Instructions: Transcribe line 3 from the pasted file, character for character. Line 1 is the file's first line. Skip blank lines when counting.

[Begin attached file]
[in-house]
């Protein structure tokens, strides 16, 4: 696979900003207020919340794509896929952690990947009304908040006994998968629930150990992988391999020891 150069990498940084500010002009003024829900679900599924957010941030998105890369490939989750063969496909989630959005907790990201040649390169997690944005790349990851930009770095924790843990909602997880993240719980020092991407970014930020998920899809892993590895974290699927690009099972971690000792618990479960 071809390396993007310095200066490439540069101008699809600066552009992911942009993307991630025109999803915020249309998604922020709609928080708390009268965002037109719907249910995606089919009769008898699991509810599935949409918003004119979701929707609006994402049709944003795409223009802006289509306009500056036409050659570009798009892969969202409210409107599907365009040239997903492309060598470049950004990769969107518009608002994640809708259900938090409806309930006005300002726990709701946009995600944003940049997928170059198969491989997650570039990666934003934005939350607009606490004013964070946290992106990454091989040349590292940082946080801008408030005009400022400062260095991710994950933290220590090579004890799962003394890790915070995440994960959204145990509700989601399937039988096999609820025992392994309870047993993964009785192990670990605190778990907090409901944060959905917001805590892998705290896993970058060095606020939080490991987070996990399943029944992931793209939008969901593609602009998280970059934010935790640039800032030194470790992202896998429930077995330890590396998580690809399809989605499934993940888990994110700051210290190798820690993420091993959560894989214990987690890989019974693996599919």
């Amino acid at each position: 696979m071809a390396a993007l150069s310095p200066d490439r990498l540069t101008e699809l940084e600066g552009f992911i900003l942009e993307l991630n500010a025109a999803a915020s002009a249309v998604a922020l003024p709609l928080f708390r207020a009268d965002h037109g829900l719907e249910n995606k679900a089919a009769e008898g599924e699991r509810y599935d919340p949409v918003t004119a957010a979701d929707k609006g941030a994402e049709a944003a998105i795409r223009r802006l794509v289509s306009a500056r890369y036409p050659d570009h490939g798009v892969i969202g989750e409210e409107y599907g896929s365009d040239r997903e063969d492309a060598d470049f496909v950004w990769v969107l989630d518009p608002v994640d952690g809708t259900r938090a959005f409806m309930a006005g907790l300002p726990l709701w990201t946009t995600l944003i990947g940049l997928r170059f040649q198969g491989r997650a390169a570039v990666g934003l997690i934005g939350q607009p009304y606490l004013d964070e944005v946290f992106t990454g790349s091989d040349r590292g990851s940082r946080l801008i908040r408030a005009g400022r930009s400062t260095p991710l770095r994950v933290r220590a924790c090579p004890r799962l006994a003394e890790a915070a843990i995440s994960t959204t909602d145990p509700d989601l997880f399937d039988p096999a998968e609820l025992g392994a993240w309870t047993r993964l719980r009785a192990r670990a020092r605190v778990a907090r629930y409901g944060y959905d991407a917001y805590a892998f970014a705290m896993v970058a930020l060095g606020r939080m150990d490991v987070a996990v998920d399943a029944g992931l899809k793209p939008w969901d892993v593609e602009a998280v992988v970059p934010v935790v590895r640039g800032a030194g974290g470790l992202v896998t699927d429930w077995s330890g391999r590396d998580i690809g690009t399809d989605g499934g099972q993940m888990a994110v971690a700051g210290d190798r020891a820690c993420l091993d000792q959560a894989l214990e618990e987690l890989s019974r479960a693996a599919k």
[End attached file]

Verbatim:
């Amino acid at each position: 696979m071809a390396a993007l150069s310095p200066d490439r990498l540069t101008e699809l940084e600066g552009f992911i900003l942009e993307l991630n500010a025109a999803a915020s002009a249309v998604a922020l003024p709609l928080f708390r207020a009268d965002h037109g829900l719907e249910n995606k679900a089919a009769e008898g599924e699991r509810y599935d919340p949409v918003t004119a957010a979701d929707k609006g941030a994402e049709a944003a998105i795409r223009r802006l794509v289509s306009a500056r890369y036409p050659d570009h490939g798009v892969i969202g989750e409210e409107y599907g896929s365009d040239r997903e063969d492309a060598d470049f496909v950004w990769v969107l989630d518009p608002v994640d952690g809708t259900r938090a959005f409806m309930a006005g907790l300002p726990l709701w990201t946009t995600l944003i990947g940049l997928r170059f040649q198969g491989r997650a390169a570039v990666g934003l997690i934005g939350q607009p009304y606490l004013d964070e944005v946290f992106t990454g790349s091989d040349r590292g990851s940082r946080l801008i908040r408030a005009g400022r930009s400062t260095p991710l770095r994950v933290r220590a924790c090579p004890r799962l006994a003394e890790a915070a843990i995440s994960t959204t909602d145990p509700d989601l997880f399937d039988p096999a998968e609820l025992g392994a993240w309870t047993r993964l719980r009785a192990r670990a020092r605190v778990a907090r629930y409901g944060y959905d991407a917001y805590a892998f970014a705290m896993v970058a930020l060095g606020r939080m150990d490991v987070a996990v998920d399943a029944g992931l899809k793209p939008w969901d892993v593609e602009a998280v992988v970059p934010v935790v590895r640039g800032a030194g974290g470790l992202v896998t699927d429930w077995s330890g391999r590396d998580i690809g690009t399809d989605g499934g099972q993940m888990a994110v971690a700051g210290d190798r020891a820690c993420l091993d000792q959560a894989l214990e618990e987690l890989s019974r479960a693996a599919k």